The Canterbury Tales The Prologue / Tale of Melibeus
The host argues over the tales and the futility of Melibeus's rhyme. He says that he will try to point out the morals of his story as they come, and prays that he does not sound repetitive, for he comes towards the end of the pilgrim's tales.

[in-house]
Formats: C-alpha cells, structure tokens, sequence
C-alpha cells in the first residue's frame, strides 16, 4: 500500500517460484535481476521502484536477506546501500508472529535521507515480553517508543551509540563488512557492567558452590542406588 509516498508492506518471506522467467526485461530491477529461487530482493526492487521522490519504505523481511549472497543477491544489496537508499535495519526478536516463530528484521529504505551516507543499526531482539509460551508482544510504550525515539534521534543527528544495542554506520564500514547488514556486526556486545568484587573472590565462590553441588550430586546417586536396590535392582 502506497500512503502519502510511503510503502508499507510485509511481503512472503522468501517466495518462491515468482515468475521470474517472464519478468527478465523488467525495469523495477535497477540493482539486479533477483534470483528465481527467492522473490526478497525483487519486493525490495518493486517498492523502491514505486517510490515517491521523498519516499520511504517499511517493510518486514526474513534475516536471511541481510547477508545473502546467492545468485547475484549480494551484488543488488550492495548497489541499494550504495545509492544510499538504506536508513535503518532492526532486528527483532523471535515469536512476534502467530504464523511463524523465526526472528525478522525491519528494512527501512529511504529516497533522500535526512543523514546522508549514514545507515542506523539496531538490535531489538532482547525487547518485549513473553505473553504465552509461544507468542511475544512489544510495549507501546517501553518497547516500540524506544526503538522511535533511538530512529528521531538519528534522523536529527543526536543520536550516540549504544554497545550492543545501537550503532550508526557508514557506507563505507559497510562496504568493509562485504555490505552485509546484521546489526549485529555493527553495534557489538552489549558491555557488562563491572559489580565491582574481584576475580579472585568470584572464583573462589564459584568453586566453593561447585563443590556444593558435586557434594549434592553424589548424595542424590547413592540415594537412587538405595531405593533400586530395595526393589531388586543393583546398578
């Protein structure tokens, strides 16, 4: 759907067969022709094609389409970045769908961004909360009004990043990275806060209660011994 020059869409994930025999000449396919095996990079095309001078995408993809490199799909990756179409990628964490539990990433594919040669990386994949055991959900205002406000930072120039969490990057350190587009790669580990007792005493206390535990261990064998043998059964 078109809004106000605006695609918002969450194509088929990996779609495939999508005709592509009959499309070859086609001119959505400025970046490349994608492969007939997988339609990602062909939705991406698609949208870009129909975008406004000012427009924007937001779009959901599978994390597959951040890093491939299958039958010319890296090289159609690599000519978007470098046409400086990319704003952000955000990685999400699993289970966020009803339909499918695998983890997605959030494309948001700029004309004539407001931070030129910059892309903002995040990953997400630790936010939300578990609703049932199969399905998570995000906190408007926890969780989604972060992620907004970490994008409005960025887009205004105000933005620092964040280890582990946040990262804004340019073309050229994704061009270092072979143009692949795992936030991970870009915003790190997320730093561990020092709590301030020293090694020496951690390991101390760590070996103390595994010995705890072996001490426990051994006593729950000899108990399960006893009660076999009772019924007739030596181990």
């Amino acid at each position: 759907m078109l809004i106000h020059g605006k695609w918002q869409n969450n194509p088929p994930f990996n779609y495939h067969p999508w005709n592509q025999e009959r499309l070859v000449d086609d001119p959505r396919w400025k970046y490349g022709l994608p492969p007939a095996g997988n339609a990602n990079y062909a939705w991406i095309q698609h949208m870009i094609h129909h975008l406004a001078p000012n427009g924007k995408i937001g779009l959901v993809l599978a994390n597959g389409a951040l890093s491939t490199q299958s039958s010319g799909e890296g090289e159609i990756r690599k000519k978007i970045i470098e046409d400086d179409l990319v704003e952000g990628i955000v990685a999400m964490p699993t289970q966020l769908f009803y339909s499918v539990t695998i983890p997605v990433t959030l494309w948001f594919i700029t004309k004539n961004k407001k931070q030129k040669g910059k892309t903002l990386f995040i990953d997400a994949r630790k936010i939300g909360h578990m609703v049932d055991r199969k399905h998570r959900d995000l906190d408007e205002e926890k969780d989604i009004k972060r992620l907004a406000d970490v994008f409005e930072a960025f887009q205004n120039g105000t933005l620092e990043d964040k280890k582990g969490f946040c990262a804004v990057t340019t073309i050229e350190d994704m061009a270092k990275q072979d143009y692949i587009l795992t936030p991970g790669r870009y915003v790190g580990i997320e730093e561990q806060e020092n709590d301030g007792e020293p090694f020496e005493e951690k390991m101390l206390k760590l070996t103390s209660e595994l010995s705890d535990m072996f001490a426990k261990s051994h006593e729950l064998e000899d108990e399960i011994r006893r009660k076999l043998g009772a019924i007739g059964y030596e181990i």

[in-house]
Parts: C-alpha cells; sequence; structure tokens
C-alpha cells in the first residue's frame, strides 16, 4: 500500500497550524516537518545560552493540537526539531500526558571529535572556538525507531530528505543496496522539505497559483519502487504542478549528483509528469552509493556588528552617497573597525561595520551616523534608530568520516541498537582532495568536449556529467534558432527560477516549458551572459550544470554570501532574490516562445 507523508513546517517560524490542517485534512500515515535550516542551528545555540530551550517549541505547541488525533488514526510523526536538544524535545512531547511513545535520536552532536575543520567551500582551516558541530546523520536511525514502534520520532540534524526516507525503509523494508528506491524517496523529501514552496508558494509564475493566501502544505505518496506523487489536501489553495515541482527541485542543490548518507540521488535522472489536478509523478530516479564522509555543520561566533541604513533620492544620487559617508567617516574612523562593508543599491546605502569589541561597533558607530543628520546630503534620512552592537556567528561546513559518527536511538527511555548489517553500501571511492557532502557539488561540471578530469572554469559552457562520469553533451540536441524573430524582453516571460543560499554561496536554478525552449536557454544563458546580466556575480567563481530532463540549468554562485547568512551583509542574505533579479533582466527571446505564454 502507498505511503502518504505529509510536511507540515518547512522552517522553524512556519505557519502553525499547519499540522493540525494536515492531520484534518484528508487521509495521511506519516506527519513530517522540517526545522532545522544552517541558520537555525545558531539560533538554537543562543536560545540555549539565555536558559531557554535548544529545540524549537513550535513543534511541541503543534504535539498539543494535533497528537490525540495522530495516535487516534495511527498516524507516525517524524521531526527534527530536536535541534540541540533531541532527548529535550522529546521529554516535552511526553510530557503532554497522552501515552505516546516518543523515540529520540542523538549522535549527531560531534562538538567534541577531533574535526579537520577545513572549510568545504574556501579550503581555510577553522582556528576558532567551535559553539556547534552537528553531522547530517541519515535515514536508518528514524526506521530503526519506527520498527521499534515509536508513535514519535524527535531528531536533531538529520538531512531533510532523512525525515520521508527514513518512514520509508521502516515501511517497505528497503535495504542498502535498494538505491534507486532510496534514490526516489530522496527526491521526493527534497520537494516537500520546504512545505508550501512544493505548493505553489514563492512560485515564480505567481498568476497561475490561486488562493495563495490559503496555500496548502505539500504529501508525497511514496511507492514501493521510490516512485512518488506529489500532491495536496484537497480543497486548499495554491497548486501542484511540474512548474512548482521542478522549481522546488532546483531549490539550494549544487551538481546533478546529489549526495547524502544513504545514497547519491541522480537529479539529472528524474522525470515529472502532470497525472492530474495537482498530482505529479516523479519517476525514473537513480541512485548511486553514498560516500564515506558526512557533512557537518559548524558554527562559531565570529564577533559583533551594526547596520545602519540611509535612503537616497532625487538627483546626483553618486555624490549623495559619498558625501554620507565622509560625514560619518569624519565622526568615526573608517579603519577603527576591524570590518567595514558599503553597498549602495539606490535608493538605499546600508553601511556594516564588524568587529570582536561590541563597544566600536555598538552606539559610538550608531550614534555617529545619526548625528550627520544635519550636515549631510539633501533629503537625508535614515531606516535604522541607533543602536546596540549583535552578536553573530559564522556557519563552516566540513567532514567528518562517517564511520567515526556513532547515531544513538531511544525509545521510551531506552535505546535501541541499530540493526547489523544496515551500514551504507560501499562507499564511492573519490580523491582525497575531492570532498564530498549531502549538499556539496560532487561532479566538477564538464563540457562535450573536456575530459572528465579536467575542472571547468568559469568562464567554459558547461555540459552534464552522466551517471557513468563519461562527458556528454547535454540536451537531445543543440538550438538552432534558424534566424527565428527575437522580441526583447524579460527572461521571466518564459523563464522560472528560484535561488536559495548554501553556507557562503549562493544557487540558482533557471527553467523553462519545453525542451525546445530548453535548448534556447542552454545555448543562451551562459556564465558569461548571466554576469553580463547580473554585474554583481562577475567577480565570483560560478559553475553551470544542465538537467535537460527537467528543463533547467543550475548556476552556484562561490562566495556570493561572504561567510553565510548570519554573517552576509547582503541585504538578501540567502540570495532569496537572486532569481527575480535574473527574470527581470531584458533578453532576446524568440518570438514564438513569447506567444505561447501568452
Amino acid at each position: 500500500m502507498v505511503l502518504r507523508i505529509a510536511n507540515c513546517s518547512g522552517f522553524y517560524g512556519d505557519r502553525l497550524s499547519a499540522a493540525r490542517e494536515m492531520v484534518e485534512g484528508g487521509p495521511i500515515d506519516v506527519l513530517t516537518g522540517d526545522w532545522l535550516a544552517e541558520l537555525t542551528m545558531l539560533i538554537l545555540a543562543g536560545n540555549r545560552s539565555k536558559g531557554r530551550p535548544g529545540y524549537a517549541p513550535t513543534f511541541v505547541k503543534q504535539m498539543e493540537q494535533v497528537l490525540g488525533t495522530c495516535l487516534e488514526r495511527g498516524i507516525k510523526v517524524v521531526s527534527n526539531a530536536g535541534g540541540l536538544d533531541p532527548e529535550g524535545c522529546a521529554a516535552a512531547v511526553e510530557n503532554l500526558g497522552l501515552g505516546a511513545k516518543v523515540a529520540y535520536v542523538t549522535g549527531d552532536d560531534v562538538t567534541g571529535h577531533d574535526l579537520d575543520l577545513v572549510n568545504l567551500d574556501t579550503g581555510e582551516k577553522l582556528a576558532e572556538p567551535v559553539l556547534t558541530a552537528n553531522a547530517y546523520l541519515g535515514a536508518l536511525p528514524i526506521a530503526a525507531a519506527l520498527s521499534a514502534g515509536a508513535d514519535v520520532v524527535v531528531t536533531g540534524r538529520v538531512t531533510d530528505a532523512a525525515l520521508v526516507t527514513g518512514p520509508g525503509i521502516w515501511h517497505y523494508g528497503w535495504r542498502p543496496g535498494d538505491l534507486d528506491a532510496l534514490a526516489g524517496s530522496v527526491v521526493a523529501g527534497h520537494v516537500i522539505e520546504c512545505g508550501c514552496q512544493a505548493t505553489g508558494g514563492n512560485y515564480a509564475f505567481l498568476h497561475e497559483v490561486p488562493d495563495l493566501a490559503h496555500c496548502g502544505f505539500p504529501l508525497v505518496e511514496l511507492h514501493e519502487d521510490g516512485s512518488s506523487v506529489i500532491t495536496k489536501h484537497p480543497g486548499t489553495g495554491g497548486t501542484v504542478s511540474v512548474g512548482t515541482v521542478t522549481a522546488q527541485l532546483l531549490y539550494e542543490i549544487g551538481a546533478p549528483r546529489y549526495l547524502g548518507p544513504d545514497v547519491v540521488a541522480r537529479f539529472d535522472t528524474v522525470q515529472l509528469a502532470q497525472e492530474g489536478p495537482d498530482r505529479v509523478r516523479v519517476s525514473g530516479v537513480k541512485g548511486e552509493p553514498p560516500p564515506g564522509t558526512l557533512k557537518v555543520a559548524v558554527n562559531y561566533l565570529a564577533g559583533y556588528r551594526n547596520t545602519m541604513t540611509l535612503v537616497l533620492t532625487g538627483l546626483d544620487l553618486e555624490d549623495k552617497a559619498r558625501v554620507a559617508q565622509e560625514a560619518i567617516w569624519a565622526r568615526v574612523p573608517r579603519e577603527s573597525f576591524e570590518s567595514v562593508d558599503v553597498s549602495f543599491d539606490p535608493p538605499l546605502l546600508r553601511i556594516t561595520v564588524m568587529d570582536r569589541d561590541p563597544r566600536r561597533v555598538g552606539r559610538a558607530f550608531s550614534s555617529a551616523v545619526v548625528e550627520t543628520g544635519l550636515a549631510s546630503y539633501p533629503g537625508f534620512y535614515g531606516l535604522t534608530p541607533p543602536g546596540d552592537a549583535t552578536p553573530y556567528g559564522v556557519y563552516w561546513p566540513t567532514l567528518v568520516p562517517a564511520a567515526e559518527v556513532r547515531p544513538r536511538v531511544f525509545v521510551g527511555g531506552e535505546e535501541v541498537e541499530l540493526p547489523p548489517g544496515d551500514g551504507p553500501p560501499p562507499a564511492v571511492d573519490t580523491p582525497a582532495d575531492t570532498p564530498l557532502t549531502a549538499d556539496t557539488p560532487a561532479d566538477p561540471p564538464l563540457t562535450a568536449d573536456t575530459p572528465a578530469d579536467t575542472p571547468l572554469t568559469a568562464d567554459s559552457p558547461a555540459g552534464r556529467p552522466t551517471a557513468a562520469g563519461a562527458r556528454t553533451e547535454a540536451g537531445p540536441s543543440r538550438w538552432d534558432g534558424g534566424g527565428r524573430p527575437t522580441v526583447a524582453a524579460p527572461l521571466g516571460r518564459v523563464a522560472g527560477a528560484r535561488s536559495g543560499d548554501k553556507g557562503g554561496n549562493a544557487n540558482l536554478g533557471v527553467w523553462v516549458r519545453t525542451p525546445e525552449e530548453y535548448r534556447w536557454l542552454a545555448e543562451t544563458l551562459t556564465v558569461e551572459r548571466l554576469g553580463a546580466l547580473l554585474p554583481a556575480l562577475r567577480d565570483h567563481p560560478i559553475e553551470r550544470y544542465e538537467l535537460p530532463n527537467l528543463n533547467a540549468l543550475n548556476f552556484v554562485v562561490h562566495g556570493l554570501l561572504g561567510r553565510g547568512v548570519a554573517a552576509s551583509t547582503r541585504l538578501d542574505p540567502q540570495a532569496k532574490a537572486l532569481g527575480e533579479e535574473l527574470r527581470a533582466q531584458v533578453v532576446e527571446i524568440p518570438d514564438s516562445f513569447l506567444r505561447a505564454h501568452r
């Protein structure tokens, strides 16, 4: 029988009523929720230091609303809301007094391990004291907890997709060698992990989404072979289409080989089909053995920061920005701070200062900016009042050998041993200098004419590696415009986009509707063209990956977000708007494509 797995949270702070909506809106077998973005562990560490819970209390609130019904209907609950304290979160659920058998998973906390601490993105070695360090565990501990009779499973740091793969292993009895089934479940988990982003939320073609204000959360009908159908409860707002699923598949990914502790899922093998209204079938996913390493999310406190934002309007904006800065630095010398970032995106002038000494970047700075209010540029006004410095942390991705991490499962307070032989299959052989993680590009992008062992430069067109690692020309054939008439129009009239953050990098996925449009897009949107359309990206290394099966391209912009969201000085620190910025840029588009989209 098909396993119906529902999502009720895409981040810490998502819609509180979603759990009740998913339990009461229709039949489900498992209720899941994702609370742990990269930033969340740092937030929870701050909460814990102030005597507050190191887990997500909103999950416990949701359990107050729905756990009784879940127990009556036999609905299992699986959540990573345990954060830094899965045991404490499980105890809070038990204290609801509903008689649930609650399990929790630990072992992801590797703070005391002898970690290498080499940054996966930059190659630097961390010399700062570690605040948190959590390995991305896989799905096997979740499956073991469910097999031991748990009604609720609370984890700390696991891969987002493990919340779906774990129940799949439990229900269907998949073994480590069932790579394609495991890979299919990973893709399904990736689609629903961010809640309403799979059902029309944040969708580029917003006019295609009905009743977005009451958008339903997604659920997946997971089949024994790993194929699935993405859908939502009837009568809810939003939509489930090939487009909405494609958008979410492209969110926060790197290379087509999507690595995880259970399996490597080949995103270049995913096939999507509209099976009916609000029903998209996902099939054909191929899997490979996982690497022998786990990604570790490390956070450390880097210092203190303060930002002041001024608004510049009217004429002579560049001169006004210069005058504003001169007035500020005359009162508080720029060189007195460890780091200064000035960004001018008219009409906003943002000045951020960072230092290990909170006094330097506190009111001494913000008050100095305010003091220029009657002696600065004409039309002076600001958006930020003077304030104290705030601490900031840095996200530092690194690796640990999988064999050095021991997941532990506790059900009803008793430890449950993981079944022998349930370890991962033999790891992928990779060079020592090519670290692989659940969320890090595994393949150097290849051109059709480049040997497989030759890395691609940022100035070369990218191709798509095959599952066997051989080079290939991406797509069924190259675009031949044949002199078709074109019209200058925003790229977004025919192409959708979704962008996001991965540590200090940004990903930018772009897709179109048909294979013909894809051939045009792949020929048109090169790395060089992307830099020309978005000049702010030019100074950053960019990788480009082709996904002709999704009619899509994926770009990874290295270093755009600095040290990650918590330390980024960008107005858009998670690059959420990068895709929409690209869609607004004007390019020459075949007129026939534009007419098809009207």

This section of The Canterbury Tales is not so much a tale, as Chaucer calls it a "treatise" that is written in prose and not completed. It cites Ovid and Seneca, among other great philosophical minds of the past, and details the moralistic story of Melibeus. Melibeus married the dutiful Prudence and had a daughter named Sophie. Sophie was viciously murdered one day in five places: her feet, hands, ears, nose, and mouth. Melibeus cried for his daughter and declared his revenge on her attackers. The tales becomes a test of courage and restraint, as Prudence tries to sway him away from vengeance with the voice of reason. The physicians announce Sophie's miraculous recovery as the townspeople discuss a course of action. Melibeus's desires are turned down and he eventually listens and agrees to Prudence's moralistic actions. Prudence convinces Melibeus to put his trust in fortune and give up revenge. Prudence arranges a peace treatise between Melibeus and his enemies, although he does not quite grasp the meaning behind Prudence's philosophical words. The tale ends with a prayer onto the Lord.